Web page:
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Phishing attacks and many malware variants are designed to trick users into sharing sensitive information like passwords, or surreptitiously capturing them without the user’s knowledge. You should have a cross-device security platform in place to detect and block such attacks, but two-factor authentication provides even stronger security that can be so easily compromised.
The standard logon that most people are familiar with involves a combination of a username and password. That may seem like it’s two factors since you need both to successfully logon to the account, but it’s really only one factor—the password. The fact is that usernames often follow predictable conventions and are easily, so they offer virtually no additional protection.
There are three things you can use to verify your identity: something you have, something you are, or something you know. The password falls under “something you know”. Ideally, your passwords are long and complex enough to prevent them from being easily cracked, and you don’t share them with others.
Even then, though, passwords alone are not really enough. Given enough time and resources, an attacker can eventually guess or crack the password. And, since the username is trivial, that’s all it takes to gain access to an account in most cases.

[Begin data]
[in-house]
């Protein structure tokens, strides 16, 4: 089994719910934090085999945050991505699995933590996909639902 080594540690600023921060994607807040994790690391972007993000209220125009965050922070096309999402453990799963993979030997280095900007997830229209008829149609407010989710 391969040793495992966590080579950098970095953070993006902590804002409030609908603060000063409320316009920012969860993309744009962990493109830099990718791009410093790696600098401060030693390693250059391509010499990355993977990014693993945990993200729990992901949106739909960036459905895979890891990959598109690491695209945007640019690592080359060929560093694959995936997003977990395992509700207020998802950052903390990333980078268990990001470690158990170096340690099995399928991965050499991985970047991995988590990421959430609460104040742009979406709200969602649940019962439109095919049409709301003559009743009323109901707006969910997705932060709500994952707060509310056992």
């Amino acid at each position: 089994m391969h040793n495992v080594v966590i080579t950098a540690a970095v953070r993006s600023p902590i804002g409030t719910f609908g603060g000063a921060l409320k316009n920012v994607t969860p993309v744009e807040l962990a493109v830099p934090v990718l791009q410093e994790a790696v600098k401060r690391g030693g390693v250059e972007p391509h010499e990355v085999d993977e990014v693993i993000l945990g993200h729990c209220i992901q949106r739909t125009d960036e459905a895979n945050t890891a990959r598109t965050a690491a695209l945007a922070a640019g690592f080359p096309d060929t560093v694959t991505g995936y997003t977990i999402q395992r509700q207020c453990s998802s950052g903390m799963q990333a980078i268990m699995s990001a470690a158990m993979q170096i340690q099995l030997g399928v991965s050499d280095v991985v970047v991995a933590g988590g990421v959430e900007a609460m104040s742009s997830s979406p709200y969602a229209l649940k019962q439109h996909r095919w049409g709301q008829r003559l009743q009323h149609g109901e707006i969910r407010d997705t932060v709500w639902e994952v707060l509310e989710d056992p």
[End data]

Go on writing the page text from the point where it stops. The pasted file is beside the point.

The idea of two-factor authentication is to also require “something you are” or “something you have” because neither of those can be guessed. “Something you are” includes things like fingerprints, retina patterns, and other biometric identifiers that are unique to each person. “Something you have” would be a key, or a USB token, or something similar that you have to have physical possession of.
The two-factor authentication system implemented by Dropbox relies on a mobile phone or smartphone—“something you have”—as the second factor. You can configure Dropbox two-factor authentication to send a unique code as a text message to your mobile phone, or you can use a smartphone app that supports the Time-Based One-Time Password (TOTP) protocol to generate a unique code instead. Either way, you must be in physical possession of the mobile phone set up in the Dropbox account in order to logon successfully.
What happens if you lose your smartphone? Dropbox has considered that as well. When you enable two-factor authentication, Dropbox provides a 16-digit emergency backup code. You need to write this down and store it somewhere safe in case you need it.
Security involves a balancing act between simplicity and protection—the simpler it is to log in to an account, the less protection it provides. Two-factor authentication involves additional steps and more hassle, but that is the tradeoff for better security, and ensuring that the data you store online with Dropbox remains protected against unauthorized access.
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